Why Do Dogs Take Things Outside
History tells us that this behavior may be preserved from early days when wild dogs had to hunt for their food.Burying or hiding the food was an excellent means to provide a form of "cold storage" for meat and bones.This ensured that the food source remained safe for future use and undetectable to other canine competitors or more dangerous predators.Yet there are other things that could explain this curious behavior in our dogs.For some dogs, the act of burying or hiding food in your yard is simply a fun game.Resource guarding is a common occurrence in families who have more than one dog. .
Why do dogs hide their treats & toys?
However, it is not always necessary that your furry companion is hiding his belongings only out of natural instincts.It is a very well-known fact that dogs can’t let go of their some natural instincts, and hiding their prized possession is one of the most common instinct.Sometimes, dogs can act out of their natural instinct and can hide their things just like their ancestors.If your dog is hiding his treats then it can be an indication that you are feeding him the overly generous amount of food.Sometimes, dogs hide their treat and toys out of anxiety.This behavior of hiding things can also occur when the furry companion wants to get some extra attention from his owner.Some dogs love to hide their food which is completely normal as they do it under the influence of their natural instinct. .
Reasons Why Dogs Bury Bones and Other Objects
This is due to their natural instinct to keep valuable things safe and protected.Since these breeds are bred specifically to dig, they may also have a heightened desire to save their resources, and therefore are more likely to bury bones.This is a normal behavior for them.If a dog does not feel safe at the moment or in the area they are fed in, they may bury their food to eat in a more comfortable place or time.Remember, burying behavior can occur for a multitude of reasons and motivation can include boredom, anxiety, and the natural urge to hide things in safe places.This is recommended because it's your dog's natural instinct to bury, so you are providing appropriate opportunities for your dog to bury what you ask him to (rather than your tv remote controller).If your dog is burying your items or burying their toys out of boredom, do the following:.Lastly, limit your dog’s access to their toys so that they become interested in the toys that you leave out for them. .
Dog Enrichment: Toys, Games, and DIY Ideas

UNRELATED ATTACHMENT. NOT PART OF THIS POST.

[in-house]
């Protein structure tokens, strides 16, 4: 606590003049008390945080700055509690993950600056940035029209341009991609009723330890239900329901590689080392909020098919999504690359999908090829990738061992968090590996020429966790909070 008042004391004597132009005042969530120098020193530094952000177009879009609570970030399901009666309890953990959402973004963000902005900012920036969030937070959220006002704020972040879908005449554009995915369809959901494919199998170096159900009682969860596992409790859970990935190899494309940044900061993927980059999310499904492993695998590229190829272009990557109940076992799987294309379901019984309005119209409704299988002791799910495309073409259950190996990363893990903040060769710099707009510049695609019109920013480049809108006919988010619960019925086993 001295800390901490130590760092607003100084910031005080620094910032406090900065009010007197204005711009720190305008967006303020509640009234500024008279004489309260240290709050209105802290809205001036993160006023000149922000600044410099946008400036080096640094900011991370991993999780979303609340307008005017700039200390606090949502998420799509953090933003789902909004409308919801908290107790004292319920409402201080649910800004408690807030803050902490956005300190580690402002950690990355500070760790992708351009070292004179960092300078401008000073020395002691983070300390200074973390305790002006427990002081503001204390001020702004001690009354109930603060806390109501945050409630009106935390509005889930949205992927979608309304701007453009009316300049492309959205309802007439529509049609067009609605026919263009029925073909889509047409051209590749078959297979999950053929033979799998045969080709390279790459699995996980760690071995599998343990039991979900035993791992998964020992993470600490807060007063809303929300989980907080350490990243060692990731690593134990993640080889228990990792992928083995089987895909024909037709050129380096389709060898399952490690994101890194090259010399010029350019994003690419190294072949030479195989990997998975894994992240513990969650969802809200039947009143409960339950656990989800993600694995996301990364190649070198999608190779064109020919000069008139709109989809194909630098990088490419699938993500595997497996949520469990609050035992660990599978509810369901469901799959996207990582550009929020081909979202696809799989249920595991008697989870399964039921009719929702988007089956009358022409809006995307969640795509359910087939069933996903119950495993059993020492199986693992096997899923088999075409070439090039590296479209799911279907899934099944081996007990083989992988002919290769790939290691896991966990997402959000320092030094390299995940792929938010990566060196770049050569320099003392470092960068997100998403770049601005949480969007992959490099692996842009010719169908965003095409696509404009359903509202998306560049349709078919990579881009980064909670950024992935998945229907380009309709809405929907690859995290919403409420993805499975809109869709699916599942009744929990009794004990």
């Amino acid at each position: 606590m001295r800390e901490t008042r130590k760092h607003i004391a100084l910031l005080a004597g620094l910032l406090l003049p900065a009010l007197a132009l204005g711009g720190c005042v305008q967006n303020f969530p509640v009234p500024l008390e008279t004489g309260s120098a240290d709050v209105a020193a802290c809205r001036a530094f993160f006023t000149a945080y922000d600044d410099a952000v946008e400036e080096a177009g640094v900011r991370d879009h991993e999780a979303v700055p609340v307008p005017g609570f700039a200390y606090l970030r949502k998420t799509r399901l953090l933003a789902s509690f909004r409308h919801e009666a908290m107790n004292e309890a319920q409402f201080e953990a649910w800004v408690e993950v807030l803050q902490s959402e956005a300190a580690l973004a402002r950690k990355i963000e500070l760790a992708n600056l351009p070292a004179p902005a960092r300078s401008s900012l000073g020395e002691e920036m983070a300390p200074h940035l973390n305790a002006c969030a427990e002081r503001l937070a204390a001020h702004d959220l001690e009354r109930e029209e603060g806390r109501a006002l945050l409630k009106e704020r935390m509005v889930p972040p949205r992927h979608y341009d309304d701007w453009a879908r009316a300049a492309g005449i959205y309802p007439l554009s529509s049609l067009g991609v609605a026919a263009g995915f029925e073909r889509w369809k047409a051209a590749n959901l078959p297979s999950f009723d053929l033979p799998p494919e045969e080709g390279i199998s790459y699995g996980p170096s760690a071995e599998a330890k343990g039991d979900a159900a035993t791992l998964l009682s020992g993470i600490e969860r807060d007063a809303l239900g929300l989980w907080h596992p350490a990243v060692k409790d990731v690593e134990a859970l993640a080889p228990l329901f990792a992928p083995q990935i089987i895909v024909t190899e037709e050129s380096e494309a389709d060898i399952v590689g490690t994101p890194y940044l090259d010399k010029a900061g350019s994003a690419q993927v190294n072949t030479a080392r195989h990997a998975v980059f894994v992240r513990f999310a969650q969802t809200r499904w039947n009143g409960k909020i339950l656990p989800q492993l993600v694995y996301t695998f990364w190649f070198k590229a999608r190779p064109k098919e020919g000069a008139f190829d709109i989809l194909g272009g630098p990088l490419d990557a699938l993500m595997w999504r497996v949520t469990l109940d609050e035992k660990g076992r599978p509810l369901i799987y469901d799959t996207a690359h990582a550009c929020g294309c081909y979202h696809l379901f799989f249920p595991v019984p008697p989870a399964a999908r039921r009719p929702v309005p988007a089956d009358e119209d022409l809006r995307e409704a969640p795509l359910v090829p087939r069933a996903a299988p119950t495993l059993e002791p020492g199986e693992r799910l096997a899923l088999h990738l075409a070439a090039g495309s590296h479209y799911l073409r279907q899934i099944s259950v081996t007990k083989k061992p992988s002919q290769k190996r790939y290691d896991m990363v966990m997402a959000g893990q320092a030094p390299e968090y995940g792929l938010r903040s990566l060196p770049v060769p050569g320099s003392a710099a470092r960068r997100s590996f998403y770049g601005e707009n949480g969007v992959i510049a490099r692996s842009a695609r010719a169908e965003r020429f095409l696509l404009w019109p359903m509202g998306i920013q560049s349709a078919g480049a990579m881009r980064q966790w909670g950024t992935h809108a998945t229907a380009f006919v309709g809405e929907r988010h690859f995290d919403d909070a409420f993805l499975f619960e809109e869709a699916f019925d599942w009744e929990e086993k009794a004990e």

Enriching your dog's life is simpler than you might think, and it doesn’t require a large budget or huge time commitment.There are many ways to enhance your home environment quickly, cheaply, and involve the whole family in fun activities that have a big payoff.For example, the Food Tube Puzzle (further below) should not be used with Brachycephalic (or "flat-faced") dogs, or any other dogs with bulging eyes, as their more prominent eyes are likely to get scratched on the tubes.You also don't want your dog chewing up and swallowing any piece of a toy or DIY puzzle that's not meant to be eaten!When choosing appropriate toys and enrichment activities for your dog, take into account their “chewsonality.” If your dog has a “destroyer” chewsonality, choose enrichment toys made specifically for chewers (such as the KONG Extreme).If your dog has issues with grabbing non-toy items around the home, make sure the toys you make or buy don’t resemble those items (and you’ll also want to start practicing good environmental management and training to prevent that behavior from happening).Take advantage of what you have around the house to make your own dog enrichment toys.Ice cube trays, silicone baking sheets, anything with a non-porous and non-abrasive surface can work.I prefer silicone since it's so easy to clean afterward and the material is gentler on a dog's tongue.I adore this enrichment puzzle because it's so simple to do but really works a dog's brain.Preventive Vet pup Finnegan (a Portuguese Water Dog puppy) loved trying out this muffin tin puzzle.This can be as simple as tossing some kibble and treats into a box with packing paper wadded up inside, or you can incorporate things like stuffed KONGS or one of your dog's favorite squeaky toys to find.I really like this game for dogs that are starting Treibball, as it helps teach them to push things with their nose.For example, the Food Tube Puzzle should not be used with Brachycephalic (or "flat-faced") dogs, or any other dogs with bulging eyes, as their more prominent eyes are likely to get scratched on the tubes.Feeding dogs from snuffle mats is one of the easiest and more "hands-off" enrichment activities you can do.These licking mats are one of my favorite summertime treats to give my dog — I smear some of her wet food or peanut butter on the mat and freeze it before giving it to her as a treat.That way your dog burns energy, practices problem solving, and doesn't gobble down their food (which could help prevent a life-threatening case of GDV/Bloat).Mix up what puzzles you use to keep it fresh for your pup and work their brain.The Hide-a-Squirrel puzzle toy comes in different sizes, and they also have replacement squirrels for when one inevitably goes missing.The Mega Ball, made originally for horses, has an anti-burst design which makes it a great choice for dogs that like to chase (but not if they like to really bite down on it).I suggest using some stinky high-value treats for a scavenger hunt, as often dogs won't work hard to find their regular dry food.Read more about how to do sniffari walks the right way in this article.You don't need to interact with anything, just let your dog take it all in.Use regular cones or even cardboard boxes to create weaves and jumps if you don't have actual agility equipment.If you're wanting a sturdy and more competition-style course, albeit expensive check out this one.At the office, we set up these FitPAWS hurdles for Portuguese Water Dog Clover, and she's a big fan:.This activity is great for building what's called "proprioception," your dog's awareness of their body in the environment and ability to balance.Watch our Preventive Vet office pups work through an easy maze we set up one afternoon in this video:.Designate a specific corner or area of your yard that's okay to dig in.Enrichment is providing animals with needed environmental stimuli that satisfy their natural instincts, which promotes physical, psychological, and emotional well-being.Without appropriate ways to use their natural gifts, dogs will often exhibit problem behaviors, boredom, or become stressed and anxious.There are different kinds of enrichment to consider — it's not only about the latest treat or toy.When considering ways to enrich your dog's environment, think about the five senses: smell, sight, hearing, touch, and taste.Use different kinds of materials when making your dog puzzles, as these smell, feel, taste, look and sound different while your dog is tossing them around trying to get their food out.Walking on different kinds of surfaces, and letting your dog roll around in the grass or dirt is giving them some excellent tactile enrichment.Environmental enrichment is especially important for young puppies in their initial imprint period (between 7 to 16 weeks of age).If you have a young puppy, check out our 100 Things in 100 Days checklist for ideas of what proactive exposure training to focus.From puzzles to training sessions, problem-solving is also considered an enrichment activity because it expends both physical and mental energy.Training sessions and brain games can be equated to crosswords or sudoku puzzles for humans," Paulik explains.Earthdog or Barn Hunt gives terriers an opportunity to dig and track rodents.From dock diving to Flyball, there's a sport for every dog and their person!"Dogs are incredibly social creatures and isolation can cause them large amounts of stress," says Paulik.Problem-solving skills they practice while young will help them grow into a resilient adult dog.The key to puppy enrichment is keeping everything positive and not letting them get too frustrated when solving puzzles.It’s no wonder that dogs are so often destructive when left alone," says Paulik.The same goes for young puppies that shouldn't be engaging in strenuous activity until their growth plates have fully grown.Dogs need exercise but high levels of physical activity can sometimes have a negative effect on their behavior.We'd love to hear your favorite enrichment ideas — share them with us in the comments below. .